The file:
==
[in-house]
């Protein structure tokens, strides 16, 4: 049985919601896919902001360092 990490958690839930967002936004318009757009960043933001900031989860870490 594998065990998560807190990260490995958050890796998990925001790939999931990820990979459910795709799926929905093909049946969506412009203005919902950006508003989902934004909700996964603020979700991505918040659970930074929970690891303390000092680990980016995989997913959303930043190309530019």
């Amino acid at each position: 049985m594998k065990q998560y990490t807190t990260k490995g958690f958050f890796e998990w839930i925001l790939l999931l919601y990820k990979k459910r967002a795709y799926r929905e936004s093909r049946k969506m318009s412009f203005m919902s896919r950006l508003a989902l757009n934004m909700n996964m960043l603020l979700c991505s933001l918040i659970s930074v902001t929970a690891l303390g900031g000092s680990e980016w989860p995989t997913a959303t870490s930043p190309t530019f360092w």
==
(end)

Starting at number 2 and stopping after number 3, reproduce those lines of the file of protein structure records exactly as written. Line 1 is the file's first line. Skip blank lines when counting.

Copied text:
């Protein structure tokens, strides 16, 4: 049985919601896919902001360092 990490958690839930967002936004318009757009960043933001900031989860870490 594998065990998560807190990260490995958050890796998990925001790939999931990820990979459910795709799926929905093909049946969506412009203005919902950006508003989902934004909700996964603020979700991505918040659970930074929970690891303390000092680990980016995989997913959303930043190309530019």
């Amino acid at each position: 049985m594998k065990q998560y990490t807190t990260k490995g958690f958050f890796e998990w839930i925001l790939l999931l919601y990820k990979k459910r967002a795709y799926r929905e936004s093909r049946k969506m318009s412009f203005m919902s896919r950006l508003a989902l757009n934004m909700n996964m960043l603020l979700c991505s933001l918040i659970s930074v902001t929970a690891l303390g900031g000092s680990e980016w989860p995989t997913a959303t870490s930043p190309t530019f360092w």